Date of Award
Doctor of Philosophy (PhD)
Eric E. Small
As climate changes and global temperatures rise, we are faced with unique new challenges to our land, ecosystems, livelihood, and infrastructure. One way of dealing with the impacts of climate change is to build climate resiliency – or the ability to resist or recover from climate change-driven disturbances. This dissertation explores two avenues for building climate resiliency in a warming world. Chapters 2 and 3 focus on the physical earth and creating resilient landscapes through the natural impacts of beaver damming. Chapter 4 focuses on building a more diverse geoscience workforce to creatively tackle the challenges presented by climate change.
In Chapter 2 I investigate one potential consequence of beaver-related water storage in the landscape – drought buffering. Using remotely sensed Normalized Difference Vegetation Index (NDVI) and modeled evapotranspiration (ET) data, I compare riparian areas with beaver to riparian areas without beaver on two creeks in semi-arid Nevada during both seasonal and multiyear droughts. The beaver-dammed riparian areas had ET and NDVI signatures more similar to that of irrigated cropland than to riparian areas without beaver. This suggests that the drought-buffering is likely stemming from the unique storage and distribution of water in beaver-dammed landscapes.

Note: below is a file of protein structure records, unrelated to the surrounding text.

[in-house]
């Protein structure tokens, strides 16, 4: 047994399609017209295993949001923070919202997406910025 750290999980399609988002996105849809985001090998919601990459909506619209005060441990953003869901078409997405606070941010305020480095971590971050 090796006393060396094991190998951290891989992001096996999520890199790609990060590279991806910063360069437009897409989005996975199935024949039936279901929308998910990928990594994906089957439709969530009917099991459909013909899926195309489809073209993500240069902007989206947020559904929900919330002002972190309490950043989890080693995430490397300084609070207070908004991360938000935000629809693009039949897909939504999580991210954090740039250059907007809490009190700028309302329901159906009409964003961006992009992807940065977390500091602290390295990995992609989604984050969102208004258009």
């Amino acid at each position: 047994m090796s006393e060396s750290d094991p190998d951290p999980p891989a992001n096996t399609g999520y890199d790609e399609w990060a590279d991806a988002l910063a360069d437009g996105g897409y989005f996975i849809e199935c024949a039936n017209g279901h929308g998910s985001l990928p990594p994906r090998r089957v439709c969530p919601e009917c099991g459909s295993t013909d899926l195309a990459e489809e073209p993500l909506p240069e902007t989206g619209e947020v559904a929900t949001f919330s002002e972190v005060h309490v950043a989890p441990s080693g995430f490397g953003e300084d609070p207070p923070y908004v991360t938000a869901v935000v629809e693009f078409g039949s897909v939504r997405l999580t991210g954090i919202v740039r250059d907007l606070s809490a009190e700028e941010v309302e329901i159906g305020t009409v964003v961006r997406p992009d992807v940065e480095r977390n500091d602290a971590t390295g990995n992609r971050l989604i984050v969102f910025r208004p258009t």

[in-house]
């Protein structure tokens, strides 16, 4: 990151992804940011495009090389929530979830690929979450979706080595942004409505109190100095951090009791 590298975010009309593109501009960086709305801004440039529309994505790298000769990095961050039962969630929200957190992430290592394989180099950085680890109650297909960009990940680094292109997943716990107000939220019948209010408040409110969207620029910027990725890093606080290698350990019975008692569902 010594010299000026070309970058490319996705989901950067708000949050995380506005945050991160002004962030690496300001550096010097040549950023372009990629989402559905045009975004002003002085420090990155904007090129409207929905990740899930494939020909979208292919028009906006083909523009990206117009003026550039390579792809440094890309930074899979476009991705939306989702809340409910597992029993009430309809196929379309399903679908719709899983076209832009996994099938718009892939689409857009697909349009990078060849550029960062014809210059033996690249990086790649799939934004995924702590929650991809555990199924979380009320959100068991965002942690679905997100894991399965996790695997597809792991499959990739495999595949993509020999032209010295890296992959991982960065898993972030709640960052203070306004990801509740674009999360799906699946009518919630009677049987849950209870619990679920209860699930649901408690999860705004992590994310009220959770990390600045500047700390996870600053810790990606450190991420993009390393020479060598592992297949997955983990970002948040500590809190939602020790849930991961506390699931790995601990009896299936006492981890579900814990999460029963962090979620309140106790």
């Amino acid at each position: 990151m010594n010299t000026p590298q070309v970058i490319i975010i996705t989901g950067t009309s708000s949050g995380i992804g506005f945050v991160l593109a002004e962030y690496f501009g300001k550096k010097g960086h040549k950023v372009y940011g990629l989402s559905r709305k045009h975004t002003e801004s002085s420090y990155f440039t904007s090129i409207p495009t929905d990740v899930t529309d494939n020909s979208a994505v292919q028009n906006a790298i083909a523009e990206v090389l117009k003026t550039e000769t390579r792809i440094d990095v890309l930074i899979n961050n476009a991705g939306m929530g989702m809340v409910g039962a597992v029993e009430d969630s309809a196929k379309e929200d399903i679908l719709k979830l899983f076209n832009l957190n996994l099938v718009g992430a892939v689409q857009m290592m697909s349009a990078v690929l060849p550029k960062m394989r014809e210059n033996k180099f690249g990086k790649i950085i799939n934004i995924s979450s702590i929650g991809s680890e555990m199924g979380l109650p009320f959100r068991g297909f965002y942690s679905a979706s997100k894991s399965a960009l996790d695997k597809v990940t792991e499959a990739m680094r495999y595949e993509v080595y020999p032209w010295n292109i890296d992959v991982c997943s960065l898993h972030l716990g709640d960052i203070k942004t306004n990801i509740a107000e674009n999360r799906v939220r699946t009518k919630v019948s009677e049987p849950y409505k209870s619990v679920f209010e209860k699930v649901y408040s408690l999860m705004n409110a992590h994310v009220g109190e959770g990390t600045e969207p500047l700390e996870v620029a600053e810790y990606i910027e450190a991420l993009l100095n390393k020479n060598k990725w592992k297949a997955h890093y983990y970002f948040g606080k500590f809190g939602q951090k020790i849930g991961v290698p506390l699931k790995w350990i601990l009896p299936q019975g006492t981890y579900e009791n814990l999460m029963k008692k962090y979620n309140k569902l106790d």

In Chapter 3 I push the bounds of beaver-driven climate resiliency determine whether or not beaver wetlands are uniquely resistant to wildfire. To do this, I use remotely sensed NDVI data to quantify the riparian vegetation response during five large wildfires along creeks that have variable amounts of beaver damming. Through comparison of NDVI before, during, and after fire in riparian areas with beaver damming to riparian areas without beaver damming, I show that beaver-dammed riparian areas are uniquely resistant to wildfire.
In Chapter 4 I explore a different approach to building climate resiliency and focuses on the people solving climate issues, not the impacts of climate change on the physical earth. My research establishes that even infrequent training on accessibility and inclusivity can measurably change undergraduates’ feelings of inclusion and connection to their academic department. That inclusion and connection is an integral component of retaining these students throughout their undergraduate careers.
Fairfax, Emily, "Building Climate Resiliency in a Warming World: from Beaver Dams to Undergraduate Education" (2019). Geological Sciences Graduate Theses & Dissertations. 161.